There are a number of paths to modelling CRC based upon the culture of ICPs, perhaps the most direct involving the collection of patient tumour material and the preparation of stable long-term cultures. This has led to the development of CRC organoid collections (or biobanks) which have the aim of representing the diversity of CRC disease, infection, and drug responses that exists within the patient population [17•, 26, 27]. An issue with such an approach is the need to develop a biobank that truly reflects the main disease subtypes. There are currently four clinical subtypes of CRC that have been recently assigned by the CRC Subtyping Consortium, they are microsatellite instability immune (CMS1; characterized by hyper-mutated, microsatellite unstable and strong immune activation), canonical (CMS2; epithelial, with marked Wnt and Myc signalling activation), metabolic (CMS3; epithelial and evident metabolic dysregulation), and mesenchymal (CMS4; prominent TGF-β activation, stromal invasion, and angiogenesis) [28]. The interpretation of drug response studies is notably more complex in the CMS1 subtype because whilst the genetic changes will classify the cultures the impact of immune cell components is missing from the assay readouts [17•]. Such collections require not only enough patients per subtype to power future analysis, but also culture conditions that address concerns regarding any selective bias favouring one CRC subtype over another. The key advantages of patient-derived ICP cultures are the capture of genetic combinations that are known drivers of human disease, the maintenance of disease associated epigenetic history, and the ability to recapitulate the histology of primary disease.

GEMM-Derived ICPs

The second major source of malignant ICP cultures is from genetically characterized GEMMs. Despite the drawbacks previously mentioned, they are still invaluable tools for research and can be combined with organoid culture to great effect. This was epitomized by the work from the group of Doug Winton, who used ICPs from GEMMs to generate organoids that could contain a singly mutated ICP to understand the altered crypt dynamics and clonal advantage induced by the most common genetic alterations pervading CRC biology (Apc loss, Kras activation, and P53 mutation) [29]. Indeed over the past 3 years, GEMMs and organoids have been used to investigate the myriad of ISC- and CRC-associated genes and their relevant pathways to identify which are driving the tumour and which are passengers, e.g. Troy [30], Brg1 [31], Cdx2 [32], Kcnq [33], Prox1 [34], Fzd7 [35], Yap [36]. As well as the continuing exploration of intestinal biology, the GEMM-derived organoids are also being deployed as platforms to screen how normal gut and primary tumours with defined mutations respond to potential cancer therapeutics and determine the mechanisms of action. For example, Lorenzi et al. have used this approach to demonstrate that the resistance of FBXW7-mutated CRC cells to certain types of chemotherapy (e.g. Fluorouracil (5-FU)) is due to an inhibition of terminal differentiation indicating the that they could be overcome by using differentiating therapies [37]. ICP culture has been used to investigate the p300-CREB-MYB protein interactions and its role in Oxaliplatin resistance [38]. It has been demonstrated that the changes in gene expression pattern in a malignant intestinal stem cell are also closely tied to radiation resistance; Ladang et al. identified that the expression of Elp3 plays a key role in the radio-resistance of the Lgr5+Dclk1+ malignant ISC due to its promotion of Sox9 translation [39]. There are of course limitations to GEMM work that are driving the development of the human CRC models described above, such as the costs associated with their creation, their maintenance, and their inability to accurately reflect the biology of the human large intestine, particularly as the majority of GEMM studies on intestinal tumourigenesis have performed in the mouse small intestine. A key advantage going forwards will be the ability to reduce the cost of GEMM studies through combining defined genetic backgrounds with the ability to establish them as long-term organoid cultures and in doing so obtain much more data per animal.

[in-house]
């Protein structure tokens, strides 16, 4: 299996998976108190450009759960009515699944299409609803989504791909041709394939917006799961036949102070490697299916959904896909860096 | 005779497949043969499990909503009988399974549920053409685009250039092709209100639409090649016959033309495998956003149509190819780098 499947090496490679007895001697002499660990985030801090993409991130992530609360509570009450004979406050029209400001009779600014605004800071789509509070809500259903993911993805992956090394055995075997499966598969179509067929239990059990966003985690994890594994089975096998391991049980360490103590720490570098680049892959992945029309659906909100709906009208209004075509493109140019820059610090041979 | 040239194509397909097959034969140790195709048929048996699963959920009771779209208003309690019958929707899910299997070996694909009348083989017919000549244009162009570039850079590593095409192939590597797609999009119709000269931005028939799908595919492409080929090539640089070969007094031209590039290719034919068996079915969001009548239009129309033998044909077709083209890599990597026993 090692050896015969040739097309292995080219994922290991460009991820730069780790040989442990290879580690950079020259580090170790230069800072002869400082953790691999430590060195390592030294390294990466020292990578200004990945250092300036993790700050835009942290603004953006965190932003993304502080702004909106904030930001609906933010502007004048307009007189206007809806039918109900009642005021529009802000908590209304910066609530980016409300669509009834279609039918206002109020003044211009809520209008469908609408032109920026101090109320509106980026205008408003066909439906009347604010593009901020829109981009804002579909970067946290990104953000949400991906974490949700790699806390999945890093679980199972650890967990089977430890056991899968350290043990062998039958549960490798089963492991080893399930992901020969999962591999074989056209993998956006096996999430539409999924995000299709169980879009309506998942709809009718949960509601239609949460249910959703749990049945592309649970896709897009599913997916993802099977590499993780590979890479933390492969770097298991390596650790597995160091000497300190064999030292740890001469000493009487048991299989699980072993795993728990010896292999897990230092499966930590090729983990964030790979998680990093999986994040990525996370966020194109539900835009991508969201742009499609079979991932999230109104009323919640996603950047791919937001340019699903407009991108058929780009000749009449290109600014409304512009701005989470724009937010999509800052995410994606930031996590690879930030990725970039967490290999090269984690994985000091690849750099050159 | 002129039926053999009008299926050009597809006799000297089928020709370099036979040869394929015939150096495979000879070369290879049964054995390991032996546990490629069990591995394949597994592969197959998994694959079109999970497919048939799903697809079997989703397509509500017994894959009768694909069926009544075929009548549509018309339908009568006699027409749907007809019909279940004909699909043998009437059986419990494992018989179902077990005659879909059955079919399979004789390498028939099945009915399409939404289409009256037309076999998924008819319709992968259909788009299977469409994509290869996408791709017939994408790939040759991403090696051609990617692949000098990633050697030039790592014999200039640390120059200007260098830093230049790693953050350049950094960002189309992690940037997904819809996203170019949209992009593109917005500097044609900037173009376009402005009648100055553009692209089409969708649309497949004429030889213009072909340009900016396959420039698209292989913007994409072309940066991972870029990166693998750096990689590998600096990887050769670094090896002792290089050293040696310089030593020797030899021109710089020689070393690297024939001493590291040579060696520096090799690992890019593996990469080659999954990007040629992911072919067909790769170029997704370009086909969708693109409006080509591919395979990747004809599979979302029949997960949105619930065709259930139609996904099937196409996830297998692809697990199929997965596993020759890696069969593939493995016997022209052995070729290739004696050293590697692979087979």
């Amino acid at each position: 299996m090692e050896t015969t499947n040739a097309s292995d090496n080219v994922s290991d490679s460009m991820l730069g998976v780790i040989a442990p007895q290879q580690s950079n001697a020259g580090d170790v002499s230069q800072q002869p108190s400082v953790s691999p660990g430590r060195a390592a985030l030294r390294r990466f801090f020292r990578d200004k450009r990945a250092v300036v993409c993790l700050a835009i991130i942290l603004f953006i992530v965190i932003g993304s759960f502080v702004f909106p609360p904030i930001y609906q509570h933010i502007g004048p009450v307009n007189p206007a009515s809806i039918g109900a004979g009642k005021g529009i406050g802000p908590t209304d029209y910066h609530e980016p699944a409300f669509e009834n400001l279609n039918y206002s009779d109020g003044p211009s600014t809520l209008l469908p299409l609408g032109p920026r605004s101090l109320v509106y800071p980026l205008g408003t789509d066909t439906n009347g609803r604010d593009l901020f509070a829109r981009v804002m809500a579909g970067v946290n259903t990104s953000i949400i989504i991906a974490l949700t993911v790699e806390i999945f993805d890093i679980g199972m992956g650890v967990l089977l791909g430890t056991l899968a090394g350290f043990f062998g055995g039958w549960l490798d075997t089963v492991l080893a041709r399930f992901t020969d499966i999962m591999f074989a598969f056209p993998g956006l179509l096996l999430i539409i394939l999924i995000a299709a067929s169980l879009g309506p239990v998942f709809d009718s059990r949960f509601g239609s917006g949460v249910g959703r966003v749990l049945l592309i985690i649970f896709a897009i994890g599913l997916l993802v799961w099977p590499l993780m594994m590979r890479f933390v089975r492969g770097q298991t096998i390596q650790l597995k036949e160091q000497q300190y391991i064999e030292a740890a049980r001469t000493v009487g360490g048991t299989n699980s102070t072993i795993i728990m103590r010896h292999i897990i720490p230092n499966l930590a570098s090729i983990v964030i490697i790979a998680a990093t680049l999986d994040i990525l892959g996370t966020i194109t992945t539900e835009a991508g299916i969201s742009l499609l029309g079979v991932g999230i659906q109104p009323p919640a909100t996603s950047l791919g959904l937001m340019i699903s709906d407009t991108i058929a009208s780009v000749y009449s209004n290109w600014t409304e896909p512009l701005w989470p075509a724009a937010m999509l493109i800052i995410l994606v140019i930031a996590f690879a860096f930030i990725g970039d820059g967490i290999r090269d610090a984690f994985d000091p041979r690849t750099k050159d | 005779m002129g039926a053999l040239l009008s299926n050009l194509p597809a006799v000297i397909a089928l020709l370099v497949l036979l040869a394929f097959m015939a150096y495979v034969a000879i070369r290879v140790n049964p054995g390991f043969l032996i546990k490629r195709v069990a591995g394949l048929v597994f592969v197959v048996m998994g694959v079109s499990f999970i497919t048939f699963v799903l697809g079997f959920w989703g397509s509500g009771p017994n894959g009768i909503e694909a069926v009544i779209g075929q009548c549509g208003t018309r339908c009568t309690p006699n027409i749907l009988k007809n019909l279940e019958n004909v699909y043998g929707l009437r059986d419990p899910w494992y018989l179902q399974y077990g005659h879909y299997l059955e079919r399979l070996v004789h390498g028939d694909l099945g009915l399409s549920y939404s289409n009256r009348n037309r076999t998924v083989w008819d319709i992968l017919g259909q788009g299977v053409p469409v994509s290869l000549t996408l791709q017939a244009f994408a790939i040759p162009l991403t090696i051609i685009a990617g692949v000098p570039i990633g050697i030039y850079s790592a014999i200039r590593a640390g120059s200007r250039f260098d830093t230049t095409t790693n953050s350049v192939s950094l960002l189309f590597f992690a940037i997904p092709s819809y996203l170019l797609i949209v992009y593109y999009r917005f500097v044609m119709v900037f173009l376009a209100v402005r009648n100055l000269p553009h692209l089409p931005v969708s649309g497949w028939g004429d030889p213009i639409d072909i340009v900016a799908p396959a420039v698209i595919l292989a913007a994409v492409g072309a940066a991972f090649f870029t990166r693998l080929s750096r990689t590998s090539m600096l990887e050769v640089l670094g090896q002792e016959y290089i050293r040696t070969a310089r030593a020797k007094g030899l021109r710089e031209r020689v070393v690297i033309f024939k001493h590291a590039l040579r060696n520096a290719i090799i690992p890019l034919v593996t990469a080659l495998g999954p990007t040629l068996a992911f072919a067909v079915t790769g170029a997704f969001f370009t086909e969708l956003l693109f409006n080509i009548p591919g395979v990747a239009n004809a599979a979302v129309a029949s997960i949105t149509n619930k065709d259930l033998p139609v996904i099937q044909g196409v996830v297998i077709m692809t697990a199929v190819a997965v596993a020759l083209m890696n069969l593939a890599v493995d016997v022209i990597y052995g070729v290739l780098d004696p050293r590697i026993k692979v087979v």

Genome Editing of ICPs